Due to its rural nature and lack of light pollution, Merritt Reservoir SRA has been an ideal host location for the annual Nebraska Star Party for 29 years. The state’s premier, weeklong astronomy event offers both beginner and advanced astronomy field schools, observing challenges, an astrophotography contest, and a day of educational presentations. Through combined efforts with Nebraska Tourism Commission and Nebraska Game and Parks Commission over the past three years, the aspiration of receiving the International Dark Sky Park certification is finally realized.
The certification required Merritt Reservoir SRA to survey and retrofit exterior light fixtures throughout the park and implement a Lighting Management Plan to maintain outdoor lighting to be dark-sky friendly into the future. The Nebraska Game and Parks board of commissioners passed a resolution in support of the International Dark Sky Park designation stating that “the night sky represents an important natural resource that contributes to the quality of life for residents and visitors and is necessary for the health of many native wildlife species.”
“We’re thrilled and honored to have Merritt Reservoir State Recreation Area awarded this prestigious distinction,” Nebraska Game and Parks Director Tim McCoy said.
The Bauer family, who own and operate Merritt Trading Post, share in the excitement over the IDSP certification. “I’ve been fortunate to experience Merritt’s dark skies for the last 17 years and there is something incredibly humbling about seeing the depth of the universe with such clarity,” says Stacy Ann Bauer, “My astrophotography has allowed me to share and bring awareness to this brilliant natural resource. This designation will illuminate the beauty of the night skies while protecting the park from future light pollution. We cannot wait to share our radiant skies with even more future astronomers.”
To help foster this connection, Nebraska Game and Parks has implemented a suite of educational programming focused on nocturnal wildlife, unique nighttime phenomena, and the myriad threats of light pollution. In the coming years, they plan to develop self-guided tours and install educational signage throughout the park.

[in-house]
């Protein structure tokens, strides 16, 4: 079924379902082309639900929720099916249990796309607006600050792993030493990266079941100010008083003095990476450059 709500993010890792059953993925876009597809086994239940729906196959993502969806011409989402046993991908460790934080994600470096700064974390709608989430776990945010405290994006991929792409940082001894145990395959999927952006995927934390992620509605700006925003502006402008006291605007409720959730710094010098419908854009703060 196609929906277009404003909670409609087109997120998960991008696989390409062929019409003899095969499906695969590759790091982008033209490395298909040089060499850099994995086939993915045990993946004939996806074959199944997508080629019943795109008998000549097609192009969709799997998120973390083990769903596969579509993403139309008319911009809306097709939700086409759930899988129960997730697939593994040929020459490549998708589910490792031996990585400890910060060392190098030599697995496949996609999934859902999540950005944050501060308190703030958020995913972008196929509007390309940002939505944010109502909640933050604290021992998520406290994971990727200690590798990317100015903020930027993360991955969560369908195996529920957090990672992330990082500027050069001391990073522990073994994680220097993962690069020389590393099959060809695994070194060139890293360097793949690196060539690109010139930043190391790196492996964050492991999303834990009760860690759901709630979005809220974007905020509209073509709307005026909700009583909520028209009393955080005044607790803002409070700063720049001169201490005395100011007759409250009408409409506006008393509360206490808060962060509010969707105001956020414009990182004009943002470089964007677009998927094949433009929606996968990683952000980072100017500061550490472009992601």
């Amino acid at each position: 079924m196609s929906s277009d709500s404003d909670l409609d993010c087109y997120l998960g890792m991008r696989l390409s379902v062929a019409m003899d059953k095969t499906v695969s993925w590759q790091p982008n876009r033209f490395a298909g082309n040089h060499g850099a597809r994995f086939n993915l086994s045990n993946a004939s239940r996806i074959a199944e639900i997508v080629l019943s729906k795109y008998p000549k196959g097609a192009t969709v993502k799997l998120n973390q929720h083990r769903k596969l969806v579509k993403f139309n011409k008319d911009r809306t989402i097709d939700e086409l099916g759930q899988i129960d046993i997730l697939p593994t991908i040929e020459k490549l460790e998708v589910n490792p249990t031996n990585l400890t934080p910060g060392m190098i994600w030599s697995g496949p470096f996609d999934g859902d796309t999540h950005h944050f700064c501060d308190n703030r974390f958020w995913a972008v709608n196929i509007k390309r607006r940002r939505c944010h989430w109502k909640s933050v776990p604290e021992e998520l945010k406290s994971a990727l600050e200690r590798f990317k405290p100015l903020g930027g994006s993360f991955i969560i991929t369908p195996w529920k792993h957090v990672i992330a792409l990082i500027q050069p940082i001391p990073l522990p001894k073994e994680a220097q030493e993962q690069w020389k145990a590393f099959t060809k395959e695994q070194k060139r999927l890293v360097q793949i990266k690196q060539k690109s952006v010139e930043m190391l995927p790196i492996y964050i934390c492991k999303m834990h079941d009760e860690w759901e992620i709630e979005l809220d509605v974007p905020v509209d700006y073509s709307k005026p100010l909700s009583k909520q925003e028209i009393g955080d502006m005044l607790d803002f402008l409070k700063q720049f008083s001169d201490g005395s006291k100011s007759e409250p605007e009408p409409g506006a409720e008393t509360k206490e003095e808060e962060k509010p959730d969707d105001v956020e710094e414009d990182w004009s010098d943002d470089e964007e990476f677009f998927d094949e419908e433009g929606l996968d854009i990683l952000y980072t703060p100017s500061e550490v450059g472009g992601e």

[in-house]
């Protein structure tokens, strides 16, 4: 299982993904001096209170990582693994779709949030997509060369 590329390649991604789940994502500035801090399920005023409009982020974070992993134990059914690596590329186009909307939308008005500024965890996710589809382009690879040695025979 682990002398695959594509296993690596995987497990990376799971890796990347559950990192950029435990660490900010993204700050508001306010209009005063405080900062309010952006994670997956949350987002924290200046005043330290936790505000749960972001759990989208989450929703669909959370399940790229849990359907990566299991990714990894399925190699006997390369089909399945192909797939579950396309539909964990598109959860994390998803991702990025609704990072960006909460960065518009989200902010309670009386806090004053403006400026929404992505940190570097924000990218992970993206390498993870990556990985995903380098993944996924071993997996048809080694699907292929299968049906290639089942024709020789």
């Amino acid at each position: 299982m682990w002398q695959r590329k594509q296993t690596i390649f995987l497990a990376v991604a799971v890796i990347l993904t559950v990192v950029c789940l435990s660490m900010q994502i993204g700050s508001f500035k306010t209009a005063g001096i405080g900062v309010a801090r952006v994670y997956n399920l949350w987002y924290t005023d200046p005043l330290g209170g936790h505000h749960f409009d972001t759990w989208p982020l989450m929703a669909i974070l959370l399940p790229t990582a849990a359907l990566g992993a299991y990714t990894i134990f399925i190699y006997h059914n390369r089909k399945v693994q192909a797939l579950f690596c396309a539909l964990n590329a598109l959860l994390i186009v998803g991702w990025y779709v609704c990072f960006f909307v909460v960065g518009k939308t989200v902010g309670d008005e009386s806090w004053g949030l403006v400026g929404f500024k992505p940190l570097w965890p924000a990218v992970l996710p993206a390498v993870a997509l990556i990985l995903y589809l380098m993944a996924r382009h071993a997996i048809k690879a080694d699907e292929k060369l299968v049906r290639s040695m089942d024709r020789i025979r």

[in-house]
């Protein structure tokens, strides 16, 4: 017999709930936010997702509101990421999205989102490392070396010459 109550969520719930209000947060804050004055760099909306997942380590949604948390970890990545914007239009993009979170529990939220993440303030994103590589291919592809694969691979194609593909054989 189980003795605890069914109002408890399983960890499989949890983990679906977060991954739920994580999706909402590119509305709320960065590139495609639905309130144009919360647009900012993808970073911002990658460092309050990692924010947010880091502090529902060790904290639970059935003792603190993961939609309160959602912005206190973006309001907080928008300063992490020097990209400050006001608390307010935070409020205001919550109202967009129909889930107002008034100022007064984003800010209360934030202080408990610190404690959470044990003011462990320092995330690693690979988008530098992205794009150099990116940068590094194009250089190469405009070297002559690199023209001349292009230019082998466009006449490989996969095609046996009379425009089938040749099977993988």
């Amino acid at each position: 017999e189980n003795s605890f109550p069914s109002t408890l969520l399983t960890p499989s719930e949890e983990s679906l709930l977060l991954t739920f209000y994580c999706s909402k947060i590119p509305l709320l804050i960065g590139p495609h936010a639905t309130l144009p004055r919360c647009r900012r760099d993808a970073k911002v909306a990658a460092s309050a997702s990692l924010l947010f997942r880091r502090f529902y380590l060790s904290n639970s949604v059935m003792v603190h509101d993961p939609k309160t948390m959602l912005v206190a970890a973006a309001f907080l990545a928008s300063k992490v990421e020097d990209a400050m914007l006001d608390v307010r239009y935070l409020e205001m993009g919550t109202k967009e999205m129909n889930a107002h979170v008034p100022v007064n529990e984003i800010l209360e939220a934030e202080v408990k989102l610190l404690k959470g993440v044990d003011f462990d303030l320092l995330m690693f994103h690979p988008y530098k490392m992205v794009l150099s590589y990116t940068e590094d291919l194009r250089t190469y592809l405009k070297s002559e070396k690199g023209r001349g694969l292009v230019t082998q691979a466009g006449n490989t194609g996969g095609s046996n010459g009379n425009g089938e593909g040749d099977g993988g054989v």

The closest town of Valentine, Nebraska, also is doing its part to keep the Sandhills dark. With guidance from Nebraska Star Party planners, the city council selected dark-sky friendly fixtures for its downtown beautification project currently underway.
About the International Dark Sky Places Program:
The International Dark Sky Places Program was founded in 2001 as a non-regulatory and voluntary program to encourage communities, parks, and protected areas around the world to preserve and protect dark sites through effective lighting policies, environmentally responsible outdoor lighting, and public education. When used indiscriminately, artificial light can disrupt ecosystems, impact human health, waste money and energy, contribute to climate change, and block our view and connection to the universe. Merritt Reservoir State Recreation Area now joins more than 200 Places that have demonstrated robust community support for dark sky advocacy and strive to protect the night from light pollution. Learn more by visiting www.darksky.org/conservation/idsp.
About the International Dark-Sky Association:
The mission of IDA is to preserve and protect the nighttime environment and our heritage of dark skies through environmentally responsible outdoor lighting. Learn more at darksky.org.